Waldo’s Friends (WF): How did Hound Haven come about? 

Addi Dela Cruz (ADC): The founders have always wanted to build another rescue group for abandoned and abused dogs, but we realized there are a lot of organisations who are already catering to this need. 

We discovered that the average working dog works for about 8 to 15 years. More than half of their lives are dedicated in service to humans. And yet there is no standard policy on the retirement of Military Working Dogs (MWD) and Contract Working Dogs (CWD) in the Philippines. So we decided to put up Hound Haven, the first and only institutionalised organisation that caters to this kind of program and advocacy in the country.

WF: What is your personal involvement in Hound Haven?

ADC: I’m in charge of our marketing initiatives and making sure there is a constant buzz about the brand and that we continue to spread awareness about our cause. But since we’re a lean team of five, all of us are involved in operations and marketing Hound Haven.

Hound Haven team (from left to right): Rachelle Arcebal, Jerome Arcebal, Addi Dela Cruz, Maxin Arcebal, and Chelsea Pecson (seated)

WF: What does Hound Haven hope to achieve?

ADC: Our ultimate goal is to influence public policy and replicate Robby’s Law (United States of America H.R. 5314) in the Philippines, which promotes the transfer and adoption of working dogs at the end of their service. After all, for man’s best friend, no medal could ever replace the comfort of home and the love of family.

WF: Are there any interesting stories you can share about Hound Haven?

ADC: Hound Haven’s activities and interaction area is called Shyna’s Yard. It was named after the first dog we wanted to adopt. A few months before her scheduled turnover to us from the Philippine Army, Shyna passed away.

Chika, arguably Hound Haven’s most popular K-9 resident, is not up for adoption. In 2017, we realised that we could never part with the 11-year-old Belgian Malinois, so we decided to keep her and make her our ambassador.

Shyla’s Yard and Chika

WF: Is it true that Hound Haven also adopts non-working dogs?

ADC: We focus on retired working dogs, but as a tradition, we adopt at least one abandoned dog every year—those that are not necessarily working K-9s. Our first rescue was Diego in 2017 whose hind legs were deformed since birth. 

Last year, we rescued Gabby. She was very sick, full of ticks, bleeding from her own scratches, chained to a post in a dumpsite, and seemingly left there to die. Gabby is now one of our most hyperactive, adorable residents at the center. The two are named after our Philippine national heroes, Diego Silang and Gabriela Silang.

Hound Haven adoptees Diego and Gabby

WF: What has been the rescue’s most effective campaigns since its launch in 2015?

ADC: Some of our most effective campaigns are driven by news networks and other media groups that shine the light on our K-9 beneficiary. The biggest would probably be GMA Network’s I-Witness documentary feature entitled “Sundalong Aso” (“Soldiers with Paws”), which presented the state of working dogs in the Philippines and in turn promoted Hound Haven. The episode was even a finalist for Best Documentary Feature at New York Festivals in 2018. Other TV networks and news agencies in the Philippines have also featured us, including TV5, ABS-CBN, Summit Media, Manila Bulletin, and Philippine Daily Inquirer.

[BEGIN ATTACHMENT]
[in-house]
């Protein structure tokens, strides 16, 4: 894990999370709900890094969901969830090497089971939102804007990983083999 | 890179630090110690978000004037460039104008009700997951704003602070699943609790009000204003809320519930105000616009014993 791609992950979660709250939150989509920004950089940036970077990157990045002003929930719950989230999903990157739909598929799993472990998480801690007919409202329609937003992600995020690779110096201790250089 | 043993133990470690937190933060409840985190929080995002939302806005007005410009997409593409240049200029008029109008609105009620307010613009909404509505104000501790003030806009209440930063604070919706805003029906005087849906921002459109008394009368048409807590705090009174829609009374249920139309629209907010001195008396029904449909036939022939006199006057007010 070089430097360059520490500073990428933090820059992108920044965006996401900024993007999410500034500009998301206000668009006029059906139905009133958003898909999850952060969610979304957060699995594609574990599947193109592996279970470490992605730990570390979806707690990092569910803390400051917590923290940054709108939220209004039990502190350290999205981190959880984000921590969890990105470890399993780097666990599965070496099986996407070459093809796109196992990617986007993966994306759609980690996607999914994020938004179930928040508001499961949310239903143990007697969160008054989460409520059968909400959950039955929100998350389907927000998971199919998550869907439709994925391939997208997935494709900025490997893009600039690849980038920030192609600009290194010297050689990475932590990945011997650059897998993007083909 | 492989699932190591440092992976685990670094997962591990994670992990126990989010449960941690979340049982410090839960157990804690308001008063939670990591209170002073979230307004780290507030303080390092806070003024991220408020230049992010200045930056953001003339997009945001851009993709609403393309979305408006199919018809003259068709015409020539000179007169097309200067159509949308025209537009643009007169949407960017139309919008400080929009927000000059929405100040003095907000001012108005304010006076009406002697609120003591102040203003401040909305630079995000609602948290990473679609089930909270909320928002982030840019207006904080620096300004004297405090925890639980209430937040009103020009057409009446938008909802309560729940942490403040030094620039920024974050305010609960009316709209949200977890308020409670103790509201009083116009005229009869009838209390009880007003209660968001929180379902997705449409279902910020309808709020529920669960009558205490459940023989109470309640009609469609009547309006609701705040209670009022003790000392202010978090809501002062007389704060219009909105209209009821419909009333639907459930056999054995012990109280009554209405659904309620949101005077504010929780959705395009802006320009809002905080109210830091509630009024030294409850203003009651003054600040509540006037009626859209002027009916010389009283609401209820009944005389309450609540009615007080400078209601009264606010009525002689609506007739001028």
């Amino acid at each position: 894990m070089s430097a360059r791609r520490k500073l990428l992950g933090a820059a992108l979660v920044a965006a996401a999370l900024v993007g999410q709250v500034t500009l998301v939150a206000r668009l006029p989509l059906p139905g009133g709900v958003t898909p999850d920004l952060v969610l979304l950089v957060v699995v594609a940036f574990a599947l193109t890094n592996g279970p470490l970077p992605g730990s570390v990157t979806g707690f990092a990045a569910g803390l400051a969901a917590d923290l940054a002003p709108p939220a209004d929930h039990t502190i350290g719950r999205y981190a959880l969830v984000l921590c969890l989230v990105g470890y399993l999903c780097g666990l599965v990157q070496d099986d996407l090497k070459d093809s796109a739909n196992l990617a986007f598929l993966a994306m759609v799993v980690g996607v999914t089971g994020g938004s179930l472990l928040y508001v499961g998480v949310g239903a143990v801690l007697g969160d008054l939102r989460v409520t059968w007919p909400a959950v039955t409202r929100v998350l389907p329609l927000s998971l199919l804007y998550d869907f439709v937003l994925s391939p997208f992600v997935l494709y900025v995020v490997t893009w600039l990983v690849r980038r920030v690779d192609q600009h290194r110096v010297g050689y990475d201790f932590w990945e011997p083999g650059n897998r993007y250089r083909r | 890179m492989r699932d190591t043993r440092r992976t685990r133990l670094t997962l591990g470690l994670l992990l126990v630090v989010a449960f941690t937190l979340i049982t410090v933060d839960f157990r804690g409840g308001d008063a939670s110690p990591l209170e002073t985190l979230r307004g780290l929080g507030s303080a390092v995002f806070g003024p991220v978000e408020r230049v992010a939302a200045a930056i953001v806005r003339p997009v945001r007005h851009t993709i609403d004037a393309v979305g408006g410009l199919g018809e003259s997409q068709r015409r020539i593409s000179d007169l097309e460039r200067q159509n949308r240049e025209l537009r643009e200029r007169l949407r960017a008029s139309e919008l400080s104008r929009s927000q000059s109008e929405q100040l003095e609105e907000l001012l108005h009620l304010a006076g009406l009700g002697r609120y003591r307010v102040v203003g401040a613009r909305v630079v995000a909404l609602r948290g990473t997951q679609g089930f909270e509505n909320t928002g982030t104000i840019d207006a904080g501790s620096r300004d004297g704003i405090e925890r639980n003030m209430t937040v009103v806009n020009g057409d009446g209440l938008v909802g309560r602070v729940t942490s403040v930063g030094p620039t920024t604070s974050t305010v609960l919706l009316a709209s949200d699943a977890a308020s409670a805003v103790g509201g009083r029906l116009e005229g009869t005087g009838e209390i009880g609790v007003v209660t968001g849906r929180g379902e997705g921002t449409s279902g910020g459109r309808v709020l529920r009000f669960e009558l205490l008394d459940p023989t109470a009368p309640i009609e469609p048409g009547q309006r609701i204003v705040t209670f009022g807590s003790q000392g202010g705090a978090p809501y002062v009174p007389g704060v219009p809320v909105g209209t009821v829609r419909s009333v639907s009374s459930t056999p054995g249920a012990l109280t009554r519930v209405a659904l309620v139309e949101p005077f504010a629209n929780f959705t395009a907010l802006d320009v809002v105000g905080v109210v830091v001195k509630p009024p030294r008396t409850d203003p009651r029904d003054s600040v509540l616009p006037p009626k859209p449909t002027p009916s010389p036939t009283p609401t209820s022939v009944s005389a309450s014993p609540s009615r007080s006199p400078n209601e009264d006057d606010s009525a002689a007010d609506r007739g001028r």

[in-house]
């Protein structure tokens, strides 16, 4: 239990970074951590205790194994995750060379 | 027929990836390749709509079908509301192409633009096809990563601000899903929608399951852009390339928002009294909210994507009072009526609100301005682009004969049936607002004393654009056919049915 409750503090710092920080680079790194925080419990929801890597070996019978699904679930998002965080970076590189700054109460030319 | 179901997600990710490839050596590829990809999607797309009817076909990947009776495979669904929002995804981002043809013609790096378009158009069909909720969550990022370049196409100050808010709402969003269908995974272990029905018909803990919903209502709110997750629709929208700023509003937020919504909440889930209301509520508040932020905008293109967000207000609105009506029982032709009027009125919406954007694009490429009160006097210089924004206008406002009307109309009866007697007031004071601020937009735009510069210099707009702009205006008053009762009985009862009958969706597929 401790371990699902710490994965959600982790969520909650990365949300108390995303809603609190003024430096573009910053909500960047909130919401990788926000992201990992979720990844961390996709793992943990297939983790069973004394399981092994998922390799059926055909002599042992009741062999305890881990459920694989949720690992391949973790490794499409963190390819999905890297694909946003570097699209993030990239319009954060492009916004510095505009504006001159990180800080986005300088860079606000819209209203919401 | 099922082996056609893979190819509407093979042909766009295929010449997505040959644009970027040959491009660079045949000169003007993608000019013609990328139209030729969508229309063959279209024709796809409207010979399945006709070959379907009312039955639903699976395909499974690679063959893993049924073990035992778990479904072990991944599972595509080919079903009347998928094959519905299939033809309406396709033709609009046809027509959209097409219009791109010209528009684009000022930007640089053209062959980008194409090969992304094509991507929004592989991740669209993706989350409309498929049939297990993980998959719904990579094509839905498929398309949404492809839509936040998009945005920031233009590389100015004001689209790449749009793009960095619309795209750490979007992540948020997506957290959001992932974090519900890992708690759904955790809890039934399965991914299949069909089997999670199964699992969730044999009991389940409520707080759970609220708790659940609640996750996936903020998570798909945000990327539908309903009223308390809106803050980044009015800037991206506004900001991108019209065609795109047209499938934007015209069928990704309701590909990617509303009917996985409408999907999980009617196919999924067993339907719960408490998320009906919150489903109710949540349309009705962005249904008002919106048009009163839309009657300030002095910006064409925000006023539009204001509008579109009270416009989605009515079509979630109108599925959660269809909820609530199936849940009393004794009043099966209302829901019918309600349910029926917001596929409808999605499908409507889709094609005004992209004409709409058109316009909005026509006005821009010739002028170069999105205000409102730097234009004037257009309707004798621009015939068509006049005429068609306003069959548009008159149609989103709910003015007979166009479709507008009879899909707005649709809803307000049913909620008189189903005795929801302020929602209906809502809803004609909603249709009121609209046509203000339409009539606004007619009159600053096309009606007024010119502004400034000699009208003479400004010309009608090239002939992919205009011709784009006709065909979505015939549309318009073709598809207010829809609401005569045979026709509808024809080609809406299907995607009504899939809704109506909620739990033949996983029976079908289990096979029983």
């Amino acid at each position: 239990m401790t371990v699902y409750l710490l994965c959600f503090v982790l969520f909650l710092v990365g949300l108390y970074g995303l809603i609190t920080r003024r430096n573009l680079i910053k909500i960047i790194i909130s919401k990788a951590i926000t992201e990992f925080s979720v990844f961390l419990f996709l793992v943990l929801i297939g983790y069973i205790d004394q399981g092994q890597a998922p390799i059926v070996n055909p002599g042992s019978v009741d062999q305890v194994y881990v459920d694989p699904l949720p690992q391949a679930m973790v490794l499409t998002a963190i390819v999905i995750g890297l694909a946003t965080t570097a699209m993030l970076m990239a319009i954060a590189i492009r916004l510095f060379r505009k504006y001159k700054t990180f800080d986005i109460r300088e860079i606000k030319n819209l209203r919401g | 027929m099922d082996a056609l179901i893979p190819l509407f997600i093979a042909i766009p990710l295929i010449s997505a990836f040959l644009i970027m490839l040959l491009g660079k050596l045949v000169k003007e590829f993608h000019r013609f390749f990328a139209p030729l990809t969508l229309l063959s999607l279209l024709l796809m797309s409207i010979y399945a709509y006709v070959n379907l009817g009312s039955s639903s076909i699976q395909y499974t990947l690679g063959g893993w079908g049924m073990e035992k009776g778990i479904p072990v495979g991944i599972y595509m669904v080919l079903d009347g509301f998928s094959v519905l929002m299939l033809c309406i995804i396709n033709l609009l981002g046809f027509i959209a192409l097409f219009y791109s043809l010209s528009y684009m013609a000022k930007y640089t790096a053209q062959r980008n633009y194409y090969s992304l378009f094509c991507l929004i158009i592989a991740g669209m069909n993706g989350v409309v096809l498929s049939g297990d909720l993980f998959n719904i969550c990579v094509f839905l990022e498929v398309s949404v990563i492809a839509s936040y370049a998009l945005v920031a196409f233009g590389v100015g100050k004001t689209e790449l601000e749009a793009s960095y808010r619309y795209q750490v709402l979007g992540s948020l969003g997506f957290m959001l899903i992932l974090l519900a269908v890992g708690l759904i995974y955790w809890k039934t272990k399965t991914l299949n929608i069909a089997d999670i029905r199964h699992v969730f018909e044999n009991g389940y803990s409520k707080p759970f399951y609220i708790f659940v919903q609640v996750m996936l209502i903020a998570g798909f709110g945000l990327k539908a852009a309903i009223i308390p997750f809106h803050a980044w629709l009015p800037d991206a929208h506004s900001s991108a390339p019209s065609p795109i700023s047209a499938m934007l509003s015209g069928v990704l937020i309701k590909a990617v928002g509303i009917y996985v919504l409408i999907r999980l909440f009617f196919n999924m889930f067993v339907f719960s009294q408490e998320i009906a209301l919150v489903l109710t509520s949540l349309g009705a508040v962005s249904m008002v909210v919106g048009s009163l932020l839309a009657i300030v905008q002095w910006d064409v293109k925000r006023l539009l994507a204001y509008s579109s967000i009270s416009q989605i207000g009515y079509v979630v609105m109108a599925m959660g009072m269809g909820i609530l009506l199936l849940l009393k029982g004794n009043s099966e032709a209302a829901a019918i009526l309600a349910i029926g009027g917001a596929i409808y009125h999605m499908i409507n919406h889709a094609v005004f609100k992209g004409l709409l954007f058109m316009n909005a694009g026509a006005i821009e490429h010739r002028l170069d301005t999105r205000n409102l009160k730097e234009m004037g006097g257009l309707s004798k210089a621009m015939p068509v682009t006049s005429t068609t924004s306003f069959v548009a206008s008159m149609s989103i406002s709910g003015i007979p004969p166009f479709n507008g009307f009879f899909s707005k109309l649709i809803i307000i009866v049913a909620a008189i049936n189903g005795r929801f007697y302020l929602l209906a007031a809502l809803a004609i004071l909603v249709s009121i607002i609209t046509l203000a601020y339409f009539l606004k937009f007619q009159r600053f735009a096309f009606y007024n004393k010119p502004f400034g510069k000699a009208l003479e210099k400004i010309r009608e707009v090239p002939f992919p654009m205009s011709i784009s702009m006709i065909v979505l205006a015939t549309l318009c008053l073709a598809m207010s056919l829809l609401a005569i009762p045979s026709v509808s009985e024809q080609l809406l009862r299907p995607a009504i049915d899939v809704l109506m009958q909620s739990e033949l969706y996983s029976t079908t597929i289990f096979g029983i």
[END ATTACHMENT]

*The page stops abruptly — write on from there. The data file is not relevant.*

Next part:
WF: What’s your advice to people involved in animal rescue and rehabilitation, and to others thinking of pursuing this cause?

ADC: When you feel like giving up, think about why you started in the first place. 

For those interested in getting into animal rescue, build it with people you trust. Figure out where the funding will come from. Communicating what your cause is about will be very crucial.

WF: What is the most challenging thing about running Hound Haven?

ADC: Soliciting donations. People like to share and talk about our cause on social media, but this buzz doesn’t necessarily translate to donations for us to run the center.

WF: On the flipside, what’s the best thing about it?

ADC: Changing people’s mindset and influencing their behaviour. More than getting our resident K-9s adopted, we feel that Hound Haven’s true value is in being able to make people take an active role in protecting animal rights. When they come home to their own dogs, they apply the behavioural tips that they’ve learned from the talks we hosted. When they think of getting a pet, they decide to adopt instead of shopping and supporting irresponsible animal breeding. When they see another K-9 at the mall, they realize and appreciate the value these heroes’ have in our lives.

WF: How can people support Hound Haven?

ADC: They can donate, sponsor a dog, adopt a dog, or volunteer for our next activity. Right now we’re building the next phase of our kennels so we can welcome and care for more dogs in our facility.

Rehabilitating dogs in kennels

Visit Hound Haven’s website or follow their Facebook and Instagram accounts to get their latest updates. The center also offers young and old an opportunity to interact with the rehabilitating K-9s through field trips, team building activities, and weekend excursions.

Do you know of inspiring animal shelters or wildlife rehabilitation centers worth featuring? Share your suggestions with us by commenting below!

Interview: Steve Veigel from atcharlie

I first came across atcharlie while searching online for animal rescue supporters who aren’t affiliated with any shelter, clinic or hospital – but support the ecosystem through communities and awareness; someone who does it for the love and compassion above and beyond a vocation or business-for-profit. When I found the website, I was excited to Read More...

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Steve with his daughter’s dog: Parker.